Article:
Aitken had a close relationship with Canada's Minister of Militia and Defence, Sam Hughes. Hughes' dismissal in 1916 put an end to Aitken's tenure as military representative and he shifted his attention back to British politics.
Lord Beaverbrook's legacy to historians of the First World War is considerable. He was responsible for the thousands of feet of film, hundreds of paintings and drawings, millions of pages of text, and thousands of photographs which have taught Canadians much about the Great War.
In Canada, Aitken got into trouble as a young boy in school and tried but failed to get into Dalhousie University in Halifax, but he eventually studied law. And it was in Halifax that he started his business career, setting up companies with ties to the Caribbean and England.
Aitken helped Prime Minister R.B. Bennett in his bid to win a seat in the Legislative Assembly of the Northwest Territories in Bennett's earlier days of politics. Aitken's press purchases began in Canada when he acquired the magazine Canadian Century, which didn't have much success since Aitken was a bit of an absentee publisher.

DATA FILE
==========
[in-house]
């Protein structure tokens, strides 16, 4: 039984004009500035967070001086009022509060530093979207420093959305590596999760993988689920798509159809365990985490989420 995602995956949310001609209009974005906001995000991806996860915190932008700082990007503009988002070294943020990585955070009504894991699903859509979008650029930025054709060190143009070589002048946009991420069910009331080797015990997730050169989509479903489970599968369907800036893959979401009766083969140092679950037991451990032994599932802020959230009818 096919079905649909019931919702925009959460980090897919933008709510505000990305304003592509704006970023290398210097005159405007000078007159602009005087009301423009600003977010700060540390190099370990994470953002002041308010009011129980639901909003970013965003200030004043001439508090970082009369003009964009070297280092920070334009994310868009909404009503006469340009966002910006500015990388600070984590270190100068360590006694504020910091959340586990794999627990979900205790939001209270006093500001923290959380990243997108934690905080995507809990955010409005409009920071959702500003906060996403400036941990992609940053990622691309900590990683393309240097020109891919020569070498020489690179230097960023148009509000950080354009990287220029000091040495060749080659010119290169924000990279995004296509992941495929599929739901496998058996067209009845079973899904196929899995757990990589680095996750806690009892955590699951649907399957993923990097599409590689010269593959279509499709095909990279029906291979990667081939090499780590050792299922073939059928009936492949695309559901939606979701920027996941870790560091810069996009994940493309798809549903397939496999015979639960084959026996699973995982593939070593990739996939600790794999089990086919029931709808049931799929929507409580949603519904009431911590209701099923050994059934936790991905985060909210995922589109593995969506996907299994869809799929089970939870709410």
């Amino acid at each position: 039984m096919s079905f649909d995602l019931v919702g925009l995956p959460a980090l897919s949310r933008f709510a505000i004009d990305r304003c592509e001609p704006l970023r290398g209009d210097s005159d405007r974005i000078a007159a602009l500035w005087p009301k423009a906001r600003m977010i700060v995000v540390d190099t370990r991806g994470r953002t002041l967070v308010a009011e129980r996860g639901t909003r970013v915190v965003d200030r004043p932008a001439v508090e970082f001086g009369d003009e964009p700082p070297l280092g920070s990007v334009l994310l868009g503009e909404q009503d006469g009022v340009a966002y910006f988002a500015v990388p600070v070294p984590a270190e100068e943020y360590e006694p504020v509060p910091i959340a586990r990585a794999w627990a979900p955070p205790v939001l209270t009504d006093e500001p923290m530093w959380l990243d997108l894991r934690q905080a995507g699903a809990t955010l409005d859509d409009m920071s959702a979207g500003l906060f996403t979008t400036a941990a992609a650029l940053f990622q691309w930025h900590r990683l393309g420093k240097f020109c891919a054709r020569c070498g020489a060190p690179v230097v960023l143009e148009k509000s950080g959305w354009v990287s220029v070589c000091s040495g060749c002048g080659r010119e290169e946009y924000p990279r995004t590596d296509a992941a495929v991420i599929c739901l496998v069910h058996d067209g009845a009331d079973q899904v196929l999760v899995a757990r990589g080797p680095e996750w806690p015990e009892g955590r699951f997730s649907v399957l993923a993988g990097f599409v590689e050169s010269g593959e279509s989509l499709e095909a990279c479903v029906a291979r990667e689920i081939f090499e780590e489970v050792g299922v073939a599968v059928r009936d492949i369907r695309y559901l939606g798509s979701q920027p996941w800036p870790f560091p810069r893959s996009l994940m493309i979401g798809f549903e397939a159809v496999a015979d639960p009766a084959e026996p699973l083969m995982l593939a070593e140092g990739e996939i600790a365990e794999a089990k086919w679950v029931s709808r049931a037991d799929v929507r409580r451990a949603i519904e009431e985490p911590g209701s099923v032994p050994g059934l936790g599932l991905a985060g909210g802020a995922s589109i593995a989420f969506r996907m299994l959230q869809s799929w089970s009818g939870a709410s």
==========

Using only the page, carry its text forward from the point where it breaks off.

The Second World War
When the Second World War came about, Aitken became a member of Winston Churchill's cabinet and as Minister of Aircraft Production was responsible for increasing the output of fighting aircraft for the war effort. After the war ended, Aitken spent much of his time and effort in his home province and made many financial contributions to civic and university programs. In later years, Aitken travelled widely and focused more on writing his books, which have been referred to as well-written but indulgent accounts of his heroes and his own war experiences.
As honorary colonel-in-chief of the North Shore Regiment during WWII, he lauded the men for their record in action, adding that it was his privilege to have them as his guests. A parade had been suggested by the commanding officer, before sailing for Canada on December 21 1945, but Lord Beaverbrook replied: "Don’t have a parade. I’ll give them a dinner."
Among the guests were Viscount Bennett, who once taught school in New Brunswick, Major-General D.C. Spry, C.R.U. Commander, and Group Captain Max Aitken, Lord Beaverbrook’s fighter-ace son. "Let the beer flow like the waters of the Miramichi", bellowed Lord Beaverbrook as he played host to 300 officers and men of the First Battalion North Shore Regiment following the Allied victory.